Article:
BGS has made bold boasts about its 'improved' 2D match engine, tilting it slightly to give the impression of height in the ball, but then has made the player blobs so big relative to the scale of the pitch that it's barely possible to figure out what's going on half the time, while the match engine speed settings are either pointlessly slow or way too fast to be able to keep up with the game. Why not put a speed slider in and let the player decide for themselves how fast they want it?

Out of control

And what of the player AI? The game gives players the ability to issue a marvellous degree of customisable tactical instructions to players, but you'd be hard pressed to see any evidence of it from watching your team in action. Player runs, for example, are rarely in evidence, while sudden changes of tactics and formation make no discernable difference. It's like the placebo effect of gaming; give players a bunch of buttons to fiddle with and they feel like they're in control when they're not really. To make matters worse, a lot of the highlights seem to pick up on throw ins and free kicks way too much, while your alleged shot count mysteriously creeps up and up without there being much physical evidence of it - not that you can really see what's happening without matches taking forever to play out, anyway.

Frankly, we're more than a little puzzled with the standard of the realism in any case. Having taken charge of Norwich with the full expectation of going straight down, it seemed bizarrely easy to turn them into title contenders right from the word go, with some quite incredible results and one of the best defensive records in the land - and that's with an attacking approach too. It's the little things you begin to tire of; enormous shot counts that claim you've had 25 shots on target against top class opposition, while mediocre opponents down to nine men for much of the game prove to be the hardest opposition all season.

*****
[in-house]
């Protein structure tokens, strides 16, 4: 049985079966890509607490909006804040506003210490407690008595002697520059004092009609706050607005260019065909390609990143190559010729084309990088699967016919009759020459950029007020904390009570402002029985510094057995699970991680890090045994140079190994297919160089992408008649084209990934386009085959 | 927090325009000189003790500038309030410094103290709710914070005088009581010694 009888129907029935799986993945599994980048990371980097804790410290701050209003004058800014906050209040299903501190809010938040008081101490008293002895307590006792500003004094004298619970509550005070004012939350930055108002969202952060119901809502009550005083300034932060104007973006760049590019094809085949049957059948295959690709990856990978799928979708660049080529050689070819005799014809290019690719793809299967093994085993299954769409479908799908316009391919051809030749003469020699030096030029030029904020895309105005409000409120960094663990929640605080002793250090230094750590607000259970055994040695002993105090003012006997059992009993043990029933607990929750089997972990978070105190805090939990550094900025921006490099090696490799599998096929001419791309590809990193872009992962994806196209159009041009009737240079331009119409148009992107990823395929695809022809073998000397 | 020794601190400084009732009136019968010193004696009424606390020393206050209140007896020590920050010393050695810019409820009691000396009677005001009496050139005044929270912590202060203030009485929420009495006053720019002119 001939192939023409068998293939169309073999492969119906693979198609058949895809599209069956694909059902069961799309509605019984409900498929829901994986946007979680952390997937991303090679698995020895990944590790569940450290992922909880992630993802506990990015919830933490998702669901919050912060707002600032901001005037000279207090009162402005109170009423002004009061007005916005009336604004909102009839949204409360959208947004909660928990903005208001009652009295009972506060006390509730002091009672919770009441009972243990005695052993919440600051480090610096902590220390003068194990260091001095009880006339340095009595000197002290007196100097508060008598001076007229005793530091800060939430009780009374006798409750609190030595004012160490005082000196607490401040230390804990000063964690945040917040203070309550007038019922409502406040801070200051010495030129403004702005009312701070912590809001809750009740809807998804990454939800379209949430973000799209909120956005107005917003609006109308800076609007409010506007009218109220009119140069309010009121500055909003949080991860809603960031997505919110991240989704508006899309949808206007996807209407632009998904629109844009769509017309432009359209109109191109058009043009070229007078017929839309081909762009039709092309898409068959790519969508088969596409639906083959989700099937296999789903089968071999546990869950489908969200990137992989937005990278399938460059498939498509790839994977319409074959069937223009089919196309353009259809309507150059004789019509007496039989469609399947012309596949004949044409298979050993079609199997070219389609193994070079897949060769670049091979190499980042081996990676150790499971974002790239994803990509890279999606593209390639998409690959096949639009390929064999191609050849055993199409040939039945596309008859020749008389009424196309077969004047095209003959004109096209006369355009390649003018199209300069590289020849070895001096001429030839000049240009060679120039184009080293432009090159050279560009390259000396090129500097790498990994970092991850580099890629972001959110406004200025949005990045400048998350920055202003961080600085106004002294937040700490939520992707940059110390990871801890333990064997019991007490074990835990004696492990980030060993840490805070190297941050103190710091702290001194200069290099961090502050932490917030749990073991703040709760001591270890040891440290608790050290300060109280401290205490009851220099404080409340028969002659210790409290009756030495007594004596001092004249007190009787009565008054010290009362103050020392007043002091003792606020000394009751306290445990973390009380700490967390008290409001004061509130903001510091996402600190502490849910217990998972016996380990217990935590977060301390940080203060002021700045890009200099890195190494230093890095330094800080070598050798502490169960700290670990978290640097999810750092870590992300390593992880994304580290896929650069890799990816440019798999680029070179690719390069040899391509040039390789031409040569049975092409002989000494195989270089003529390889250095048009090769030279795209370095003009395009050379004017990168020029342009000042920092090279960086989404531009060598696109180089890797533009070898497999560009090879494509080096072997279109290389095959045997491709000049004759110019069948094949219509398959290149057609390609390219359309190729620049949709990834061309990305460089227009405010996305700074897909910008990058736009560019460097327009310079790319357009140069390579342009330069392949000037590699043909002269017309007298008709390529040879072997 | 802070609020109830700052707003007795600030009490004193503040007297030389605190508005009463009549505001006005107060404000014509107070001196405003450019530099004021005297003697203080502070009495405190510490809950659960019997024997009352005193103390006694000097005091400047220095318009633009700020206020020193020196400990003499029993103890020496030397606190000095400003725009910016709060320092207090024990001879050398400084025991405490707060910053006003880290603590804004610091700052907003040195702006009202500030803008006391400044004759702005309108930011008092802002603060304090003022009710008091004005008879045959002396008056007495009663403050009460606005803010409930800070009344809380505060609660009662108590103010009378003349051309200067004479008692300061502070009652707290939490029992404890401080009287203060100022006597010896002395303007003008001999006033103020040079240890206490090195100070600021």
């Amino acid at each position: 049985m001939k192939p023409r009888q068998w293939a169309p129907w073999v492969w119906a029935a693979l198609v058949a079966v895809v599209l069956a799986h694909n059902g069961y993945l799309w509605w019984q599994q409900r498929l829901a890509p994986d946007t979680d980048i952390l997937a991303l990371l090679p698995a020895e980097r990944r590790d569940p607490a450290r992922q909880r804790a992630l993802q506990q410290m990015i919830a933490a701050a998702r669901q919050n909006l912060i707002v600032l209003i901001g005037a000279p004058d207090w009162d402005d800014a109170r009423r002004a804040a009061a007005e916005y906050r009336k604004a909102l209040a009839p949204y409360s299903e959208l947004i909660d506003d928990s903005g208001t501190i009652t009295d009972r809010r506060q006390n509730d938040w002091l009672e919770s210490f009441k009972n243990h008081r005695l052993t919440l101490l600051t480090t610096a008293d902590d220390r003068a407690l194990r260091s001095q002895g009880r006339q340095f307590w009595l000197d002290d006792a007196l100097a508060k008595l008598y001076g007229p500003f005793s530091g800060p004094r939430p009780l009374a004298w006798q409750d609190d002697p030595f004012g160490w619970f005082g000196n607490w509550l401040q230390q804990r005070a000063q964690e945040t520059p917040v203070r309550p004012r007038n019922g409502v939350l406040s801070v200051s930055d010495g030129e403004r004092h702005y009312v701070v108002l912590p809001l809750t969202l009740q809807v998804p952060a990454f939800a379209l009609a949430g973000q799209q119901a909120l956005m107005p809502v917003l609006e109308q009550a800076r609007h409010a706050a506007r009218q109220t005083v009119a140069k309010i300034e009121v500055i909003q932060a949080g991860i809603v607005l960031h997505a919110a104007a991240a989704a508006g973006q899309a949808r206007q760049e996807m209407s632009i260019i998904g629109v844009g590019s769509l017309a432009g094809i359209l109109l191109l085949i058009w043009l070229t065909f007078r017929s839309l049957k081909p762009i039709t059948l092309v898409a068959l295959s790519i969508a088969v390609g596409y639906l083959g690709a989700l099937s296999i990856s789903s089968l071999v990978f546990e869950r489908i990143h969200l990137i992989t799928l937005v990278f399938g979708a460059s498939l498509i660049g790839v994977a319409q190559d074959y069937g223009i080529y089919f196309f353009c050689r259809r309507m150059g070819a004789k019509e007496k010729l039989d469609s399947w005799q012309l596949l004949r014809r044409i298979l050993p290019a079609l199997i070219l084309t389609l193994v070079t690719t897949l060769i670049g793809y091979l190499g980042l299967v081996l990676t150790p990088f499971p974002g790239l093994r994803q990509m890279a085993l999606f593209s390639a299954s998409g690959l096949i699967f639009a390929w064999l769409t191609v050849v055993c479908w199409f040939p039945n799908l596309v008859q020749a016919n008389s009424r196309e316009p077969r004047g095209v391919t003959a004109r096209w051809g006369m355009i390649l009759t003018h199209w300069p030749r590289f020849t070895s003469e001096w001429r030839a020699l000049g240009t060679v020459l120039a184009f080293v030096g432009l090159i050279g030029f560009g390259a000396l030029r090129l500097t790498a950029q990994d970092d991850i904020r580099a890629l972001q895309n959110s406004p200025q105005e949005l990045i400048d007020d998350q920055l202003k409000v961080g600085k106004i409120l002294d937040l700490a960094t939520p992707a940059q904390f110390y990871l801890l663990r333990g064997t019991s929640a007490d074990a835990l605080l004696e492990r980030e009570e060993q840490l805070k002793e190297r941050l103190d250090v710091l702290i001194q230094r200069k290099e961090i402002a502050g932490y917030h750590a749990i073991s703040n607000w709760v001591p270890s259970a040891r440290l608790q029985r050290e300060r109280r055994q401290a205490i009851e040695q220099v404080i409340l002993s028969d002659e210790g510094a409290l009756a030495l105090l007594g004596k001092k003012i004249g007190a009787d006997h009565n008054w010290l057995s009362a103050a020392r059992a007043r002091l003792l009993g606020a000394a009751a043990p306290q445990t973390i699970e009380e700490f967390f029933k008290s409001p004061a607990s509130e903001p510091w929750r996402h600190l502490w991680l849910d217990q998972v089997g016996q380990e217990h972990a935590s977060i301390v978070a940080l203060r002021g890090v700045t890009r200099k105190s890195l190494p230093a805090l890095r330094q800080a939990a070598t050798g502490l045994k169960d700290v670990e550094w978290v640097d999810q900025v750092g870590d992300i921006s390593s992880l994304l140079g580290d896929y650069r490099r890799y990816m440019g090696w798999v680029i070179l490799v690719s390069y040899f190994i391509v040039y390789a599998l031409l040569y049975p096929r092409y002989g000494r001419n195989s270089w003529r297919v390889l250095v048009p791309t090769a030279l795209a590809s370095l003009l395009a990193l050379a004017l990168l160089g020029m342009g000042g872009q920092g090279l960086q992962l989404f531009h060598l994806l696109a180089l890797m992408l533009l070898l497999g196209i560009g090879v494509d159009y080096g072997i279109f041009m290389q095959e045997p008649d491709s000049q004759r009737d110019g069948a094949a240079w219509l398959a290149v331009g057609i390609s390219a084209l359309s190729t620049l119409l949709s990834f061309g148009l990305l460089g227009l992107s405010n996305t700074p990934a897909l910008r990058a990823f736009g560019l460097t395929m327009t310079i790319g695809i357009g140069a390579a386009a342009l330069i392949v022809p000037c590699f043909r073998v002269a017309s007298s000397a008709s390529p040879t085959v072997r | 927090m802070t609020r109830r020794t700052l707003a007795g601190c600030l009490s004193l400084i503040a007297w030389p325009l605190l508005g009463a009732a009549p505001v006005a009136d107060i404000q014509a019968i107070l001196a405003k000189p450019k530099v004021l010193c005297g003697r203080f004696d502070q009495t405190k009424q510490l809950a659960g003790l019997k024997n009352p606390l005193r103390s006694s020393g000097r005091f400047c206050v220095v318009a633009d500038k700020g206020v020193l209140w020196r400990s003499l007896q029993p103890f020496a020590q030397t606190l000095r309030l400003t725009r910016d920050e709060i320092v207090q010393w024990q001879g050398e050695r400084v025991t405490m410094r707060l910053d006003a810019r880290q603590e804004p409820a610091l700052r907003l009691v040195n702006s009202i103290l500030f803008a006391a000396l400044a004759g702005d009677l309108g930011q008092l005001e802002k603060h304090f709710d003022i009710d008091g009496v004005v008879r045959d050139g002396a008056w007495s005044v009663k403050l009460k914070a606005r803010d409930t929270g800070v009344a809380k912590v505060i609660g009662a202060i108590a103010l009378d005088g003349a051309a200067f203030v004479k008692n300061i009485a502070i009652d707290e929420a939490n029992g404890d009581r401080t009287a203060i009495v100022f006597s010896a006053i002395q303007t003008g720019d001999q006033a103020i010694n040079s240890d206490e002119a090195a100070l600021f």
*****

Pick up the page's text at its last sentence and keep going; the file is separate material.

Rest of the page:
And for all CM5's sniggersome claims of having "accurate and impartial" Opta Index player data, why on earth do fringe players who struggle to make the starting eleven during an injury crisis end up being our star players while the real life stars seem to be rated as the reverse? Meanwhile crazy wage demands from players barely out of the youth team prevent you from sorting out contracts without bankrupting the club, while other players quickly become the subject of persistent and tiresomely repetitive transfer speculation even when you're given the chance to nip it in the bud.

Own goals and gaffs

The little quirks and irritations are there for all to see and will be unique to the experiences of everyone that plays it. Some players have noted, for example, that the financial status of their favourite club is completely borked, while others have spotted hilarious wage gaffs for individual players - but literally anyone who looks at a Premiership youth team will be astonished to find they have half a dozen million-pound-rated 16-year old players kicking their heels while you busily meddle with a bunch of ageing journeymen complaining about their failing Achilles.

If the general spelling errors weren't enough to remind you of how rushed CM5 is, then the sight of the board repeatedly congratulating you on "2-0 draws" or griping that your league form has to improve after a five-match unbeaten run that's taken you to second in the table will have you hooting with derision. The best yet was when an anonymous youth product, aged 16, went to the media to complain about our managerial methods. For the love of God.

Of course, it's not strictly about the mistakes. CM5 is simply not at the races when it comes to comparing features. There are numerous (albeit minor) leagues missing, there's no network gaming option, and the media involvement is basic at best. It may have a few unique features of its own, but most of them are utterly meaningless - the nine 'action zones' the prime example. For the most part CM5 just lacks attention to detail, and in a game that attracts as many obsessives as this, that's a crucial error.

A well meaning underperformer

But if you're not all that bothered about some of the fairly harmless mistakes and whether or not obscure African leagues are there or not there's still a good management game lurking in there somewhere, and it is still quite good fun, believe it or not. It's just we thought we'd left behind this sort of buggy mess around the era of ChampMan 2. Somehow, despite itself it still emerges with some credit; it's not a disaster by any means and does, in fact, have the core of a decent alternative to SI's heavyweight efforts in there. For the most part it is arguably more accessible to the newcomer; it's much quicker, does all the basic stuff reasonably proficiently, but just needed about another six months in development to realise some of its ambitions. The truth is the game was already five months late and Eidos couldn't afford to wait that long, but in bringing the game to market undercooked may have irreparably harmed the brands' chances of retaining its title of king of the footy management sims. As things stands, there's only one game in the genre worth devoting your life to, and we don't need to remind you what that is...

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6 / 10